Evaluating the impact of diabetes and diabetic cardiomyopathy rat heart on the outcome of ischemia-reperfusion associated oxidative stress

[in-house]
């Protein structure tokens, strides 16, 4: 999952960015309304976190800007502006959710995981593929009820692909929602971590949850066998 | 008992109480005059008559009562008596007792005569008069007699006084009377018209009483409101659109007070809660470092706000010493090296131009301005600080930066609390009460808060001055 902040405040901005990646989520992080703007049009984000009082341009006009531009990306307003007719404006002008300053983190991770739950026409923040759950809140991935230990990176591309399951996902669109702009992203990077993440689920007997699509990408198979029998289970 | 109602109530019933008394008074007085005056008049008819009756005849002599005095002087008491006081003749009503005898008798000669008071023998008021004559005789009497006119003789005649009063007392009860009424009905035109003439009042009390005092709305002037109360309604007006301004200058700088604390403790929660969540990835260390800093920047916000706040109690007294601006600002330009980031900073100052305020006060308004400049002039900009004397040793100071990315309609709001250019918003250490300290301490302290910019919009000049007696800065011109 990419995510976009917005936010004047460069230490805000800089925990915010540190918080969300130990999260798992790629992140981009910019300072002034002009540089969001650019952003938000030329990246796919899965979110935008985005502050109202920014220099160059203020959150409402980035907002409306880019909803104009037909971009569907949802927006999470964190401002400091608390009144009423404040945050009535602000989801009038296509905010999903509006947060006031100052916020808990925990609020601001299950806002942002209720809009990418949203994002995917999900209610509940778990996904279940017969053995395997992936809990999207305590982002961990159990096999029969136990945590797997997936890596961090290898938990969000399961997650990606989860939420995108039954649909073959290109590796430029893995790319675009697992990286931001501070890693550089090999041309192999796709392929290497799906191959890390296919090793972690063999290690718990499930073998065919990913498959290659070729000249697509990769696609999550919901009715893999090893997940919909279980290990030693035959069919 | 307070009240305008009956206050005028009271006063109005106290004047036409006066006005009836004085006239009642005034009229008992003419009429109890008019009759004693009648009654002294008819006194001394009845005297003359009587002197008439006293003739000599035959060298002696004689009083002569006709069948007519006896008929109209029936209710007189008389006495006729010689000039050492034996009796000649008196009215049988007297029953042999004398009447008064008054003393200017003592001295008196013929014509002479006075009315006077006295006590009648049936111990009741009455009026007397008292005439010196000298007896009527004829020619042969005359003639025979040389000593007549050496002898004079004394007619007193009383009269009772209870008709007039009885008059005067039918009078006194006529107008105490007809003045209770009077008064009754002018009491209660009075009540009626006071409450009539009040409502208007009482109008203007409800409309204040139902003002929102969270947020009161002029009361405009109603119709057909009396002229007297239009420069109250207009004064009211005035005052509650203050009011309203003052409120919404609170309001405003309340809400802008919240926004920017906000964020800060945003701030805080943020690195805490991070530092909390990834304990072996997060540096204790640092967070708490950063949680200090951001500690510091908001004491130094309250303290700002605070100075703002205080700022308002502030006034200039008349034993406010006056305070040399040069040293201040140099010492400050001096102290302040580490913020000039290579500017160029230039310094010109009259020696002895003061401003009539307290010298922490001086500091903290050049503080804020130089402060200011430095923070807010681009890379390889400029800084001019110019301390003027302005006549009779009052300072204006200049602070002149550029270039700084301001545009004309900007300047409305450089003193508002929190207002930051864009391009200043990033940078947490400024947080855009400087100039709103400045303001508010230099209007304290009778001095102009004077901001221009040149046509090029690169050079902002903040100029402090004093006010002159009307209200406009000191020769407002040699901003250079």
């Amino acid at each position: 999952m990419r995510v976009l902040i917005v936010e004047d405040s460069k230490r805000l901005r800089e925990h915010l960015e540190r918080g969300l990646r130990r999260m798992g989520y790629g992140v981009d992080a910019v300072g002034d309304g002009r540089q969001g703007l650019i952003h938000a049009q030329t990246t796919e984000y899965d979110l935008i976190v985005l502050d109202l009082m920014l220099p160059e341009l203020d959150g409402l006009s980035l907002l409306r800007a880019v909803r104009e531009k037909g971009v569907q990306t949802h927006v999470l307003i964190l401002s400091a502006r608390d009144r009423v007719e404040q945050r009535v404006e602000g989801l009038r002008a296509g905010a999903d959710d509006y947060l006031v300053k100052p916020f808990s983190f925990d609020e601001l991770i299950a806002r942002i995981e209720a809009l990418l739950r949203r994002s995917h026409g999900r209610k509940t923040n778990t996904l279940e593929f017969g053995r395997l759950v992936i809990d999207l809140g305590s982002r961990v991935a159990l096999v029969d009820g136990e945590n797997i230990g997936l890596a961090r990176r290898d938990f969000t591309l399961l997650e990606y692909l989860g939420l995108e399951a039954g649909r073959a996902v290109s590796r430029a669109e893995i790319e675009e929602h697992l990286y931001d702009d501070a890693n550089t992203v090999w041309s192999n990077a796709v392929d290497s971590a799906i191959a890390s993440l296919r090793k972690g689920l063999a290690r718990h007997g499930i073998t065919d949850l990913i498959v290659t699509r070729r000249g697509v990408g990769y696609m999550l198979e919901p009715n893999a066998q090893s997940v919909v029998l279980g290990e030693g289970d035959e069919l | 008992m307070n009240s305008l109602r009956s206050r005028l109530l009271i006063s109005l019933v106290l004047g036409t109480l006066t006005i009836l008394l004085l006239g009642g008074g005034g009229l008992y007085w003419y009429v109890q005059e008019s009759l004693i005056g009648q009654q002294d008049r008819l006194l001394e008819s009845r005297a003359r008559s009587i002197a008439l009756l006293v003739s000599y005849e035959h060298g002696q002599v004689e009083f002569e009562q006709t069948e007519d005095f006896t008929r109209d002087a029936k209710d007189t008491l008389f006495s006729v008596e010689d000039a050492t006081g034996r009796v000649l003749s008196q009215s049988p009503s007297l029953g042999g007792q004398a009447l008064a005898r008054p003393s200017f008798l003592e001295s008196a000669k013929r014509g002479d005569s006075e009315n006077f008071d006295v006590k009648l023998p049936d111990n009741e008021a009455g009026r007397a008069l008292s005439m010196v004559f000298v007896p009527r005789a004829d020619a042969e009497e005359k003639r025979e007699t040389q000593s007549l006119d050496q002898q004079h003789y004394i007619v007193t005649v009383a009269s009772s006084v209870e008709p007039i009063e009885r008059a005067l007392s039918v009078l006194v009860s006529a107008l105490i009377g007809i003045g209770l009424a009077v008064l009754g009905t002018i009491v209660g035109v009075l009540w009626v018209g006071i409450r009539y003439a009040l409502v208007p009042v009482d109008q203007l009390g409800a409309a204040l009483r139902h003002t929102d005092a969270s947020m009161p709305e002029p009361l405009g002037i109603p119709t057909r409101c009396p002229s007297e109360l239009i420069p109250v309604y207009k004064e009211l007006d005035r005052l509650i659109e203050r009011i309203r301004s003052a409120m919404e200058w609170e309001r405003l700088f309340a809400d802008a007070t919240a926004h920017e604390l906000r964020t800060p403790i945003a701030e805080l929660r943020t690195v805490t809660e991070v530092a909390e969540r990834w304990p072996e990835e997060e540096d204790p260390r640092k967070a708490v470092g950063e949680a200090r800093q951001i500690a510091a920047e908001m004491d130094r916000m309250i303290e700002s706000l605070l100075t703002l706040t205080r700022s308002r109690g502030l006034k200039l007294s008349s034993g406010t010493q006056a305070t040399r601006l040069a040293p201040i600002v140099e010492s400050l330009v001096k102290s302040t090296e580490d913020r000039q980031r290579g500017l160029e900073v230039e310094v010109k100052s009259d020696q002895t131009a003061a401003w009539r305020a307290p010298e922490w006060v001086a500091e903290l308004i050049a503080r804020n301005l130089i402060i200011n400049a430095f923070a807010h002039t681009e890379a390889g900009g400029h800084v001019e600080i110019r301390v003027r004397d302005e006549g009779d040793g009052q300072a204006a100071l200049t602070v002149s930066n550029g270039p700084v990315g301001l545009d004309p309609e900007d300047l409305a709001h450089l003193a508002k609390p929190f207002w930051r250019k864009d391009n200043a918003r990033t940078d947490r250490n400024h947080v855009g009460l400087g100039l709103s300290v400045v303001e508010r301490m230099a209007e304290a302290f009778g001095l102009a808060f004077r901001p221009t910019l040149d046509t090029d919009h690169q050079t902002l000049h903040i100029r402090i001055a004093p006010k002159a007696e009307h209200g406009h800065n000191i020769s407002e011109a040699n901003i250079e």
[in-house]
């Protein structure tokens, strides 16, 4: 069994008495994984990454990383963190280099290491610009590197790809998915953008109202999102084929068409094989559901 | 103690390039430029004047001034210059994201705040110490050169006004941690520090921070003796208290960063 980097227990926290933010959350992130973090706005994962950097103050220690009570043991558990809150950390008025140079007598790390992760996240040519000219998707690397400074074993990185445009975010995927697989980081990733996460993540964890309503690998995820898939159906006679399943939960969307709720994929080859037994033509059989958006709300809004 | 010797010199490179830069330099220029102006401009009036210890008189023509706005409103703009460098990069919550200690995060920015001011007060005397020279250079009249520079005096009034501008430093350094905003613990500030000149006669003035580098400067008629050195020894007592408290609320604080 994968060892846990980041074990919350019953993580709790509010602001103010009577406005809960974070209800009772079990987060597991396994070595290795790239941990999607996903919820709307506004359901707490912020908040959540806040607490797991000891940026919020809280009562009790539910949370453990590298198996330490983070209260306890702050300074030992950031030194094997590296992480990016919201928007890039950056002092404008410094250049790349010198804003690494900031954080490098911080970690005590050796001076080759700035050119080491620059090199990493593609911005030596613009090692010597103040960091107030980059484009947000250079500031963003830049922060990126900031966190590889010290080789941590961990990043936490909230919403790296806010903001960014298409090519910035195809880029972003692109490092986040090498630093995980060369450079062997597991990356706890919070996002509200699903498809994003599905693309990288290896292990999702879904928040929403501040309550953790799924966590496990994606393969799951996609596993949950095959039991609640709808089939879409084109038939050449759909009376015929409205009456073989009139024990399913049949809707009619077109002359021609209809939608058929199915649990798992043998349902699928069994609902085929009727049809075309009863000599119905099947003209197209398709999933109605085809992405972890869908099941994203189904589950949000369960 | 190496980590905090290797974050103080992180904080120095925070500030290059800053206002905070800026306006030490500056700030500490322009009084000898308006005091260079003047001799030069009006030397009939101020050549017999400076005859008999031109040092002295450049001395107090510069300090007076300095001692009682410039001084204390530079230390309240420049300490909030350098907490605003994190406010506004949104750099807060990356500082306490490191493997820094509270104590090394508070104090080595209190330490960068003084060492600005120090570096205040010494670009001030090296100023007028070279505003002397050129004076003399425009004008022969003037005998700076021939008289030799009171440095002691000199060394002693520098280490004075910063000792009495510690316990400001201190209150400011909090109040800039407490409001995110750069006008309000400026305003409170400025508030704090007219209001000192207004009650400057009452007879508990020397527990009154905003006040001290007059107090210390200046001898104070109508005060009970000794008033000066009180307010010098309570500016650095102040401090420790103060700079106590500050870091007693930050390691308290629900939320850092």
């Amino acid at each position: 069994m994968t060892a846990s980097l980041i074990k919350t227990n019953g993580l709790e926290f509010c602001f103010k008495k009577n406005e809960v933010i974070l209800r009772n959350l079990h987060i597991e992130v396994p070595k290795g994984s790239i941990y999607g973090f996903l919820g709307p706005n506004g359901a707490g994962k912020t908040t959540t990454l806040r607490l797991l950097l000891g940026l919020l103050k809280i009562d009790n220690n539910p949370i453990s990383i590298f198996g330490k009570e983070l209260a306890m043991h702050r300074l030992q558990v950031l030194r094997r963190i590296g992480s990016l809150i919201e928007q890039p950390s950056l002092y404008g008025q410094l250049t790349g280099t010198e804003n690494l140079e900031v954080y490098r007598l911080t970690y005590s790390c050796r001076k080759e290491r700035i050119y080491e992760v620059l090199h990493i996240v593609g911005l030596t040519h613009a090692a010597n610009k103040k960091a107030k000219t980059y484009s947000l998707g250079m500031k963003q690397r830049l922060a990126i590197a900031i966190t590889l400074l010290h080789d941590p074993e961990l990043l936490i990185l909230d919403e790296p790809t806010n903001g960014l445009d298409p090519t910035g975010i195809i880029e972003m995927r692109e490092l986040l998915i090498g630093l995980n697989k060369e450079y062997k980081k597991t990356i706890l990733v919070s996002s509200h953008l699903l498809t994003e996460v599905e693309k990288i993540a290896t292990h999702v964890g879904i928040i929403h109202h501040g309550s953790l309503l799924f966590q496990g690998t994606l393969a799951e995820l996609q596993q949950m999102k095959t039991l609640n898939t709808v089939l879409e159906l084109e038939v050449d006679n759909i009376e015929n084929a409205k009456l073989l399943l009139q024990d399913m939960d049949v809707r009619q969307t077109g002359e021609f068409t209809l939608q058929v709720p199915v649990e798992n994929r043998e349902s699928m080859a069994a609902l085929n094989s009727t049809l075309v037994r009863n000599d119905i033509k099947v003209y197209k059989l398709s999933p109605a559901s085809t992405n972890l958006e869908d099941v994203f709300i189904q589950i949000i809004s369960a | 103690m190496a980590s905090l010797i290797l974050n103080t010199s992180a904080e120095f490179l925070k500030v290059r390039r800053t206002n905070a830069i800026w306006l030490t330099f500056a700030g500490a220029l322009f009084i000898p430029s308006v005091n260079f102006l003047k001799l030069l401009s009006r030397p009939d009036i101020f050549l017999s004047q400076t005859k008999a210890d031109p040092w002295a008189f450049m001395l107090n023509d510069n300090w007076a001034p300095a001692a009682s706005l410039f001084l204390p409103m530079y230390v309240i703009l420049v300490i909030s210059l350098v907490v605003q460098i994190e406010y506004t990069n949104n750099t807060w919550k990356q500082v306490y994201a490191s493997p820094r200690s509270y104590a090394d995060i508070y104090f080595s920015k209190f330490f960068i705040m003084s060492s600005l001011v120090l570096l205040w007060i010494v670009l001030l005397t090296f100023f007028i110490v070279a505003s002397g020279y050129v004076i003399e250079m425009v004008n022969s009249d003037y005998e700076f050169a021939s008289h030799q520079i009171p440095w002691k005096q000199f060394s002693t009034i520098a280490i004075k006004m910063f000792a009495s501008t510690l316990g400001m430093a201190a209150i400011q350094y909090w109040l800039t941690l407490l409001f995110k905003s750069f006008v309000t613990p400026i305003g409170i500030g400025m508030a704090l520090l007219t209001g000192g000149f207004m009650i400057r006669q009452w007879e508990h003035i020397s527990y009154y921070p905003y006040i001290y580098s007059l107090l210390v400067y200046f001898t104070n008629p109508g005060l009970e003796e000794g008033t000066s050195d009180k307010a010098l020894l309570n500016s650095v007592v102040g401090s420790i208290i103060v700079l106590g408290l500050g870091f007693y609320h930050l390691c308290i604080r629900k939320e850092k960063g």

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Earlier literature underlines that oxidative stress plays a major role in the pathology of myocardial ischemia-reperfusion (I/R) injury, diabetic cardiomyopathy (DCM), diabetes mellitus (DM), fibrosis and hypertrophy which could adversely affect the normal cardiac function. However, the contributory role of oxidative stress in I/R pathology of heart with pre-existing abnormalities or diseases like DM and DCM remains to be explored. I/R injury was induced in normal (normal diet), DM (normal diet + streptozotocin: multiple low dose of 30 mg/kg) and DCM (high fat diet (40% fat) + streptozotocin: multiple low dose of 30 mg/kg) rat hearts using Langendorff isolated heart perfusion apparatus. Cardiac physiological recovery after I/R was assessed by hemodynamic parameters like LVDP, and LVSP, whereas cardiac injury was measured by tissue infarct size, and apoptosis, LDH, and CK release in coronary effluent. The oxidative stress was evaluated in myocardial homogenate, mitochondrial subpopulation, and microsomes. Reperfusing the ischemic DCM heart significantly deteriorated cardiac physiological recovery and elevated the cardiac injury (infarct size: 60%), compared to the control. But in DM heart, physiological recovery was prominent in the initial phase of reperfusion but deteriorated towards the end of reperfusion, supported by less infarct size. In addition, elevated lipid peroxidation (70% in DCM-I/R vs Sham) and impaired antioxidant enzymes (% decline vs Sham: GSH – 56% (DM), 63% (DCM); Catalase – 58% (DM), 35% (DCM); GPx – 19% (DM), 27% (DCM) and GR – 28% (DCM)) was observed in myocardial tissue from both DM and DCM. Interestingly, upon reperfusion, only normal heart showed significant deterioration in the antioxidant defense system. Collectively these results demonstrated that I/R induced oxidative stress is minimal in DM and DCM rat heart, despite high infarct size and low cardiac performance. This may be due to the prior adaptive modification in the antioxidant system associated with disease pathology.Graphical abstractHighlightsNon-obese diabetics are at high risk for oxidative stress than diabetics.Cellular level oxidative status varies with disease stage.Reperfusion induced oxidative stress is minimal in diseased heart.Anti-oxidants might not be a suitable I/R therapy in diabetes.

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